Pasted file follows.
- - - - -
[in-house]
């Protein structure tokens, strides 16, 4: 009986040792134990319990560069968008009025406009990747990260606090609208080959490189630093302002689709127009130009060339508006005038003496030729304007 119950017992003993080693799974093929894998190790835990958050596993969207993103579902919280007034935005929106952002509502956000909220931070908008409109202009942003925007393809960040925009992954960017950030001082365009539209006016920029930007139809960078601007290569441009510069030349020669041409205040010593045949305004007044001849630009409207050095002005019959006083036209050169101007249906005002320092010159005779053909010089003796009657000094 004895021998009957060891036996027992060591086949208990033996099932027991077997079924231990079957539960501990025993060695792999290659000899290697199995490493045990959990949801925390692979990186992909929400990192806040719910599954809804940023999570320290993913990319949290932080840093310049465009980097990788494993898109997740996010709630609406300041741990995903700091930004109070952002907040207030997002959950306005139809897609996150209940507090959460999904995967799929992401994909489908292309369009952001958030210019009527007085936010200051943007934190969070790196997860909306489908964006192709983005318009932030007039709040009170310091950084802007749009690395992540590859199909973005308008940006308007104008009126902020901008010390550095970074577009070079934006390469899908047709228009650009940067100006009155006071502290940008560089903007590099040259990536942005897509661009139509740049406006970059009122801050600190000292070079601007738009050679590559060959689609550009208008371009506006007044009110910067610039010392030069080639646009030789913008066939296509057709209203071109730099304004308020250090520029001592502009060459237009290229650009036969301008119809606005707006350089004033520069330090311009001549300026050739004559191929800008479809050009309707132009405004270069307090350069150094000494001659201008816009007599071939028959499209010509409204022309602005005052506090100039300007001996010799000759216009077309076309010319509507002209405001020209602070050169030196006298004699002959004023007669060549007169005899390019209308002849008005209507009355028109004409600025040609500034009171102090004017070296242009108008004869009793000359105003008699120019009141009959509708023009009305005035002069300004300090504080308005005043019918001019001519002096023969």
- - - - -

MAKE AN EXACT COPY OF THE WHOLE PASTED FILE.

[in-house]
């Protein structure tokens, strides 16, 4: 009986040792134990319990560069968008009025406009990747990260606090609208080959490189630093302002689709127009130009060339508006005038003496030729304007 119950017992003993080693799974093929894998190790835990958050596993969207993103579902919280007034935005929106952002509502956000909220931070908008409109202009942003925007393809960040925009992954960017950030001082365009539209006016920029930007139809960078601007290569441009510069030349020669041409205040010593045949305004007044001849630009409207050095002005019959006083036209050169101007249906005002320092010159005779053909010089003796009657000094 004895021998009957060891036996027992060591086949208990033996099932027991077997079924231990079957539960501990025993060695792999290659000899290697199995490493045990959990949801925390692979990186992909929400990192806040719910599954809804940023999570320290993913990319949290932080840093310049465009980097990788494993898109997740996010709630609406300041741990995903700091930004109070952002907040207030997002959950306005139809897609996150209940507090959460999904995967799929992401994909489908292309369009952001958030210019009527007085936010200051943007934190969070790196997860909306489908964006192709983005318009932030007039709040009170310091950084802007749009690395992540590859199909973005308008940006308007104008009126902020901008010390550095970074577009070079934006390469899908047709228009650009940067100006009155006071502290940008560089903007590099040259990536942005897509661009139509740049406006970059009122801050600190000292070079601007738009050679590559060959689609550009208008371009506006007044009110910067610039010392030069080639646009030789913008066939296509057709209203071109730099304004308020250090520029001592502009060459237009290229650009036969301008119809606005707006350089004033520069330090311009001549300026050739004559191929800008479809050009309707132009405004270069307090350069150094000494001659201008816009007599071939028959499209010509409204022309602005005052506090100039300007001996010799000759216009077309076309010319509507002209405001020209602070050169030196006298004699002959004023007669060549007169005899390019209308002849008005209507009355028109004409600025040609500034009171102090004017070296242009108008004869009793000359105003008699120019009141009959509708023009009305005035002069300004300090504080308005005043019918001019001519002096023969």